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Artificial intelligence to allow self-diagnosis of skin cancer

Another world-first technology is being developed by scientists who are being led by a Queensland University of Technology Future Fellow from the School of Electrical Engineering and Computer Science.

According to a recent report, the scientists are working on technology that will automate skin self-examination that will allow Australians to take a full-body skin mapping scan of moles and lesions in the privacy of their own homes.

The project involves an app that will utilise artificial intelligence (AI) to enable Australians to self-diagnose skin cancer by conducting a personal full-body scan via a smart phone at home.

The Merchant Charity Foundation is funding the A$ 500,000 project in a collaboration with leading dermatology and skin cancer research experts from the University of Queensland.

With the technology that the team is developing, the person will be able to simply scan their body with a smart phone by taking a large number of high-resolution images.

The most critical cue for early diagnosis of skin cancer is the change in the appearance of moles and lesions over time.

The images that were taken through the app will be sent to a remote server for processing. A complete 3D reconstruction of the individual’s body will be returned within a matter of minutes.

The reconstruction will show the person’s every mole and lesion and are identified, analysed, assessed and compared with previous scans.

Providing an early warning of any change in a person’s mole or lesion will alert them to see a skin cancer specialist in order to seek treatment as soon as possible.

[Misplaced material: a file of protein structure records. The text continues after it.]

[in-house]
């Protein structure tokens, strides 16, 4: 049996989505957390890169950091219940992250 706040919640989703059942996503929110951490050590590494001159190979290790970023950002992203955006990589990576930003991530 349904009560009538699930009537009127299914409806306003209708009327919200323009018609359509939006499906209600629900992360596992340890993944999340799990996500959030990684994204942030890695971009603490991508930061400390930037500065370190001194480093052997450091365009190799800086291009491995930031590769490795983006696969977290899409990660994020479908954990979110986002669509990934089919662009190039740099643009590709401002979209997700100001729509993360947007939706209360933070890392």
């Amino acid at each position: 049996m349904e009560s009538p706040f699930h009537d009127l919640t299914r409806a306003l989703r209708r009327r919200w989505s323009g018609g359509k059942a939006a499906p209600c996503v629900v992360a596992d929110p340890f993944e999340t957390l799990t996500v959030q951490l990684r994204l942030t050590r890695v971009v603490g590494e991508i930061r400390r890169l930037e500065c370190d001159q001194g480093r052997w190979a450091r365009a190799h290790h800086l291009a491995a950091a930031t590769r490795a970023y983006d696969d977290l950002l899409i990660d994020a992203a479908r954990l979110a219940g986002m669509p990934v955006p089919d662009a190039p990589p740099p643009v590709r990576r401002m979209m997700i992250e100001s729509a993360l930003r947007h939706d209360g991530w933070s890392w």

This breakthrough technology will be able to give Australians the ability to detect skin cancer at an early stage by conducting monthly skin cancer screening for a fraction of the cost of a physical examination.

With an average of about 30 new diagnoses of melanoma being made each day in Australia, early detection is necessary to skin cancer prognosis.

There is direct relation between mortality and the depth of the cancer. This greatly depends on how long the skin cancer has been growing unnoticed.

This technology, when fully developed, could potentially lift the survival rate of melanoma. If melanoma is caught on its early stages, then the five-year survival rate is greater than 90%.

The survival rate drops to below 50% for later stage melanoma. Unfortunately, the five-year survival rate falls to only around 20% once melanoma has spread to other parts of the body.

The most effective method considered today for improving the early detection rate is patient skin self-examination complemented by physician-directed examination.

The research is still in the early stages of the project, but the new technology is anticipated to be ready in the next three years.

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